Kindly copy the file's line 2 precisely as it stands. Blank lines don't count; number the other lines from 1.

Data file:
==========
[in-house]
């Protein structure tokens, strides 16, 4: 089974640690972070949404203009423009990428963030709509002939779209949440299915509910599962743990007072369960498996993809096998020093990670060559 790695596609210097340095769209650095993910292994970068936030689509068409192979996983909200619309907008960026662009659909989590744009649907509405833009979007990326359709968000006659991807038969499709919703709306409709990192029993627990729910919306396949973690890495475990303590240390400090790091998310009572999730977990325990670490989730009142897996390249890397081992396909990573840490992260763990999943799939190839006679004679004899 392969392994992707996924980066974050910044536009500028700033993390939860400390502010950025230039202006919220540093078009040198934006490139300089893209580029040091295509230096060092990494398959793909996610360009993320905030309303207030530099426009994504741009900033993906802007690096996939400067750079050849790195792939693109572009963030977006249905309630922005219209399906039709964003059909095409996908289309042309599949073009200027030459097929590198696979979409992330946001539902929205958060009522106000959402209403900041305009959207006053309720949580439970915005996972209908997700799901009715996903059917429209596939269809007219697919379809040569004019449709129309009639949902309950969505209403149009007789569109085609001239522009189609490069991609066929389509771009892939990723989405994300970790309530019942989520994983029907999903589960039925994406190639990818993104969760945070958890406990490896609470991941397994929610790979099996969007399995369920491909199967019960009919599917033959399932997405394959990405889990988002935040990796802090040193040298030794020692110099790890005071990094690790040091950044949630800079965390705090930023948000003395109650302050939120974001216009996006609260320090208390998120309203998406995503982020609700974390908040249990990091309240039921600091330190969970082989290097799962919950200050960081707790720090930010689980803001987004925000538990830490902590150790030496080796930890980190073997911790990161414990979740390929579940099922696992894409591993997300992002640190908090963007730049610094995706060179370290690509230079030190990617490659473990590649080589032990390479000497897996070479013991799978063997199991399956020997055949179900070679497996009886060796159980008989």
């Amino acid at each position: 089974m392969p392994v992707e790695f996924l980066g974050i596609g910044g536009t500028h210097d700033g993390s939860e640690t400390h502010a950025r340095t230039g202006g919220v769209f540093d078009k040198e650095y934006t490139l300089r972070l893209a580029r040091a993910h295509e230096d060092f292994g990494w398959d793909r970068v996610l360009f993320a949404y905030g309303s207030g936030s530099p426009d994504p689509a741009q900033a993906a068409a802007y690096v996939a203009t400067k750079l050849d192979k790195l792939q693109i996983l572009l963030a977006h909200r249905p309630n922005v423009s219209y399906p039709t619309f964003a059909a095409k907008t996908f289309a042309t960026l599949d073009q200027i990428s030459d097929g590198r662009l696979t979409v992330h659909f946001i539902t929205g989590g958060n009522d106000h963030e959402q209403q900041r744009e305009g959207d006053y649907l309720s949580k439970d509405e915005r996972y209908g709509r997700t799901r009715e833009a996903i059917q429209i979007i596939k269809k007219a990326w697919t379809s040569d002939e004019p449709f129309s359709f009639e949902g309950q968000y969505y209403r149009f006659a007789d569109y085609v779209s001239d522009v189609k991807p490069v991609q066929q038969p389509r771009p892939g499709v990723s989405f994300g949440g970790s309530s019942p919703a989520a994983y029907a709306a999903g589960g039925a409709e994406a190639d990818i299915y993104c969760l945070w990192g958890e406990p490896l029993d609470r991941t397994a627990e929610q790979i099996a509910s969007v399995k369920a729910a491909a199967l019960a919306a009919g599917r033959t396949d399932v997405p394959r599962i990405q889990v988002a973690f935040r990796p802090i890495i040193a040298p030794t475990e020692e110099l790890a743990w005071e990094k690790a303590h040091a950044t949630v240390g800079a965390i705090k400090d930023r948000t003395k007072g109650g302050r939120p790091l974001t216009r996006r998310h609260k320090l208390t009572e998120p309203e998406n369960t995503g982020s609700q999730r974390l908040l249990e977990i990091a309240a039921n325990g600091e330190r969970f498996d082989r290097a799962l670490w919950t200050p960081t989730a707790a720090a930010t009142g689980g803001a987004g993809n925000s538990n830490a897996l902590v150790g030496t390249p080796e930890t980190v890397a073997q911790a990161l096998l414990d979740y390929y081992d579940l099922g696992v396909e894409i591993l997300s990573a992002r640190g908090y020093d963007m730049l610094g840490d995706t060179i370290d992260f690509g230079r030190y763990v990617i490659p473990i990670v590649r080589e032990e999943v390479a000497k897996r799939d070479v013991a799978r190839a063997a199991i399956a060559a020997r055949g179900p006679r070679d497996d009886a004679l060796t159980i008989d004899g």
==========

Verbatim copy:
């Protein structure tokens, strides 16, 4: 089974640690972070949404203009423009990428963030709509002939779209949440299915509910599962743990007072369960498996993809096998020093990670060559 790695596609210097340095769209650095993910292994970068936030689509068409192979996983909200619309907008960026662009659909989590744009649907509405833009979007990326359709968000006659991807038969499709919703709306409709990192029993627990729910919306396949973690890495475990303590240390400090790091998310009572999730977990325990670490989730009142897996390249890397081992396909990573840490992260763990999943799939190839006679004679004899 392969392994992707996924980066974050910044536009500028700033993390939860400390502010950025230039202006919220540093078009040198934006490139300089893209580029040091295509230096060092990494398959793909996610360009993320905030309303207030530099426009994504741009900033993906802007690096996939400067750079050849790195792939693109572009963030977006249905309630922005219209399906039709964003059909095409996908289309042309599949073009200027030459097929590198696979979409992330946001539902929205958060009522106000959402209403900041305009959207006053309720949580439970915005996972209908997700799901009715996903059917429209596939269809007219697919379809040569004019449709129309009639949902309950969505209403149009007789569109085609001239522009189609490069991609066929389509771009892939990723989405994300970790309530019942989520994983029907999903589960039925994406190639990818993104969760945070958890406990490896609470991941397994929610790979099996969007399995369920491909199967019960009919599917033959399932997405394959990405889990988002935040990796802090040193040298030794020692110099790890005071990094690790040091950044949630800079965390705090930023948000003395109650302050939120974001216009996006609260320090208390998120309203998406995503982020609700974390908040249990990091309240039921600091330190969970082989290097799962919950200050960081707790720090930010689980803001987004925000538990830490902590150790030496080796930890980190073997911790990161414990979740390929579940099922696992894409591993997300992002640190908090963007730049610094995706060179370290690509230079030190990617490659473990590649080589032990390479000497897996070479013991799978063997199991399956020997055949179900070679497996009886060796159980008989």